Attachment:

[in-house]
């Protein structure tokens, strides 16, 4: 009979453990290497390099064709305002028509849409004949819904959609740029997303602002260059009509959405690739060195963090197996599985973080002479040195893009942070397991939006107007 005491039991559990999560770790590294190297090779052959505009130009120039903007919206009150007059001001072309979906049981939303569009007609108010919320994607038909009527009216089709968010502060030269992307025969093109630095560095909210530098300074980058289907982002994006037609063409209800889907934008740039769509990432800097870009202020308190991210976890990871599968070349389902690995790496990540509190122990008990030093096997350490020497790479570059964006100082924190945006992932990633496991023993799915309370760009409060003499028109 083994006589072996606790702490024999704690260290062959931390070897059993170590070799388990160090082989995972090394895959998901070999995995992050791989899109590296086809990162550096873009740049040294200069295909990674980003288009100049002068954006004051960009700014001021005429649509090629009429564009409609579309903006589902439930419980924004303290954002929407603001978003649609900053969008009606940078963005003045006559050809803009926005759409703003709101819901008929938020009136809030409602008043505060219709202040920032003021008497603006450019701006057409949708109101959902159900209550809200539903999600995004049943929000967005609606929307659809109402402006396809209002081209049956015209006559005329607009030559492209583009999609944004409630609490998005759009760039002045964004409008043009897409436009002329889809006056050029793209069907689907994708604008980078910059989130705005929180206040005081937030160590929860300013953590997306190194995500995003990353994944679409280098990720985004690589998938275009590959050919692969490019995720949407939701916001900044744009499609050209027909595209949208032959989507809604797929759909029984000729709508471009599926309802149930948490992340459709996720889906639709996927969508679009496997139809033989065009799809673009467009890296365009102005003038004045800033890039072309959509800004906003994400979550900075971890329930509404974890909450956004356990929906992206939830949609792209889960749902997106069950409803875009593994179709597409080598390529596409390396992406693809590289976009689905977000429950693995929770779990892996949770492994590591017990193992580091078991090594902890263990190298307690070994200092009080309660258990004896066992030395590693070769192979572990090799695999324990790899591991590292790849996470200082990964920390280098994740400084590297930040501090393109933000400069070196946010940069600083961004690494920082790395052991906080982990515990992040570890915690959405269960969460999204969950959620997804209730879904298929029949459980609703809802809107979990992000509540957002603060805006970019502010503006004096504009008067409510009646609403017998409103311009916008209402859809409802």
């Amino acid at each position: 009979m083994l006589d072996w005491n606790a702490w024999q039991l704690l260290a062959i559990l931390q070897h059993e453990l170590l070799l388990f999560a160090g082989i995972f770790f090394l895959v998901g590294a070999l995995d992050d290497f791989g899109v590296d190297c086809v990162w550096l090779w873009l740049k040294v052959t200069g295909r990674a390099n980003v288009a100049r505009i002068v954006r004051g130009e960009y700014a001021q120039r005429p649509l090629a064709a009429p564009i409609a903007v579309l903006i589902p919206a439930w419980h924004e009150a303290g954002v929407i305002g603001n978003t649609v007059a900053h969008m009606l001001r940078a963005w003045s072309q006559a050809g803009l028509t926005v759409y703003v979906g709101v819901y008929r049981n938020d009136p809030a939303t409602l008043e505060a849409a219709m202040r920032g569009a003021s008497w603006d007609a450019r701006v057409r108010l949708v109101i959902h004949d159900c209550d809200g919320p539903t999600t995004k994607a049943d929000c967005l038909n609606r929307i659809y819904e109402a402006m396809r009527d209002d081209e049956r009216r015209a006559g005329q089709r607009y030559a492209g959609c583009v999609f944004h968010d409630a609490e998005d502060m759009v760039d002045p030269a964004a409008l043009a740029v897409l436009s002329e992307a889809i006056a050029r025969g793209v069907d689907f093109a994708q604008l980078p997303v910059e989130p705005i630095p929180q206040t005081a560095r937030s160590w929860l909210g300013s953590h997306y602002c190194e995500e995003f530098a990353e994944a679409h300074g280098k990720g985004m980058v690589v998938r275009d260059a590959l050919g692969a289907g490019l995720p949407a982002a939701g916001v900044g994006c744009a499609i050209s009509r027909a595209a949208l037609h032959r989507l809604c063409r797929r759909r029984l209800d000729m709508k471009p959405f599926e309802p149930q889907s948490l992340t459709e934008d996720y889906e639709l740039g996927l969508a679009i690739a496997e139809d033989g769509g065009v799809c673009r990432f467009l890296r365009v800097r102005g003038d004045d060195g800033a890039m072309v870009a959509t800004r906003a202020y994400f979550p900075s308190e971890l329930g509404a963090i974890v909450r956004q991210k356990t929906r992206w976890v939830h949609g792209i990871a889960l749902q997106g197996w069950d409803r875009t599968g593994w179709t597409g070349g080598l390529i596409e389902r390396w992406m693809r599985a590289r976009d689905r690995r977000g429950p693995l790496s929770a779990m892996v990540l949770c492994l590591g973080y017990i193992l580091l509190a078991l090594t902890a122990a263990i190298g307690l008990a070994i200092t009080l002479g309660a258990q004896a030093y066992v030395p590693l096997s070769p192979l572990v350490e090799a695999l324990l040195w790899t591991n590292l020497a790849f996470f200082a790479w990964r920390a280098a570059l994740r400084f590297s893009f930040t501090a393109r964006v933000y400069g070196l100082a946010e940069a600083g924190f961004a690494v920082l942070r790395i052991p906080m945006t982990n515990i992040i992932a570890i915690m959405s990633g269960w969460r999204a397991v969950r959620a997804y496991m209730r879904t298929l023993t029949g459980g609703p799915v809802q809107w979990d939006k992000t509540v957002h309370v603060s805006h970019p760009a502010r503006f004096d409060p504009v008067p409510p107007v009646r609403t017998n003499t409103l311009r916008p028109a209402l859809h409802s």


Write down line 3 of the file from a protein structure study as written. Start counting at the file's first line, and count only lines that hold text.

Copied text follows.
């Amino acid at each position: 009979m083994l006589d072996w005491n606790a702490w024999q039991l704690l260290a062959i559990l931390q070897h059993e453990l170590l070799l388990f999560a160090g082989i995972f770790f090394l895959v998901g590294a070999l995995d992050d290497f791989g899109v590296d190297c086809v990162w550096l090779w873009l740049k040294v052959t200069g295909r990674a390099n980003v288009a100049r505009i002068v954006r004051g130009e960009y700014a001021q120039r005429p649509l090629a064709a009429p564009i409609a903007v579309l903006i589902p919206a439930w419980h924004e009150a303290g954002v929407i305002g603001n978003t649609v007059a900053h969008m009606l001001r940078a963005w003045s072309q006559a050809g803009l028509t926005v759409y703003v979906g709101v819901y008929r049981n938020d009136p809030a939303t409602l008043e505060a849409a219709m202040r920032g569009a003021s008497w603006d007609a450019r701006v057409r108010l949708v109101i959902h004949d159900c209550d809200g919320p539903t999600t995004k994607a049943d929000c967005l038909n609606r929307i659809y819904e109402a402006m396809r009527d209002d081209e049956r009216r015209a006559g005329q089709r607009y030559a492209g959609c583009v999609f944004h968010d409630a609490e998005d502060m759009v760039d002045p030269a964004a409008l043009a740029v897409l436009s002329e992307a889809i006056a050029r025969g793209v069907d689907f093109a994708q604008l980078p997303v910059e989130p705005i630095p929180q206040t005081a560095r937030s160590w929860l909210g300013s953590h997306y602002c190194e995500e995003f530098a990353e994944a679409h300074g280098k990720g985004m980058v690589v998938r275009d260059a590959l050919g692969a289907g490019l995720p949407a982002a939701g916001v900044g994006c744009a499609i050209s009509r027909a595209a949208l037609h032959r989507l809604c063409r797929r759909r029984l209800d000729m709508k471009p959405f599926e309802p149930q889907s948490l992340t459709e934008d996720y889906e639709l740039g996927l969508a679009i690739a496997e139809d033989g769509g065009v799809c673009r990432f467009l890296r365009v800097r102005g003038d004045d060195g800033a890039m072309v870009a959509t800004r906003a202020y994400f979550p900075s308190e971890l329930g509404a963090i974890v909450r956004q991210k356990t929906r992206w976890v939830h949609g792209i990871a889960l749902q997106g197996w069950d409803r875009t599968g593994w179709t597409g070349g080598l390529i596409e389902r390396w992406m693809r599985a590289r976009d689905r690995r977000g429950p693995l790496s929770a779990m892996v990540l949770c492994l590591g973080y017990i193992l580091l509190a078991l090594t902890a122990a263990i190298g307690l008990a070994i200092t009080l002479g309660a258990q004896a030093y066992v030395p590693l096997s070769p192979l572990v350490e090799a695999l324990l040195w790899t591991n590292l020497a790849f996470f200082a790479w990964r920390a280098a570059l994740r400084f590297s893009f930040t501090a393109r964006v933000y400069g070196l100082a946010e940069a600083g924190f961004a690494v920082l942070r790395i052991p906080m945006t982990n515990i992040i992932a570890i915690m959405s990633g269960w969460r999204a397991v969950r959620a997804y496991m209730r879904t298929l023993t029949g459980g609703p799915v809802q809107w979990d939006k992000t509540v957002h309370v603060s805006h970019p760009a502010r503006f004096d409060p504009v008067p409510p107007v009646r609403t017998n003499t409103l311009r916008p028109a209402l859809h409802s």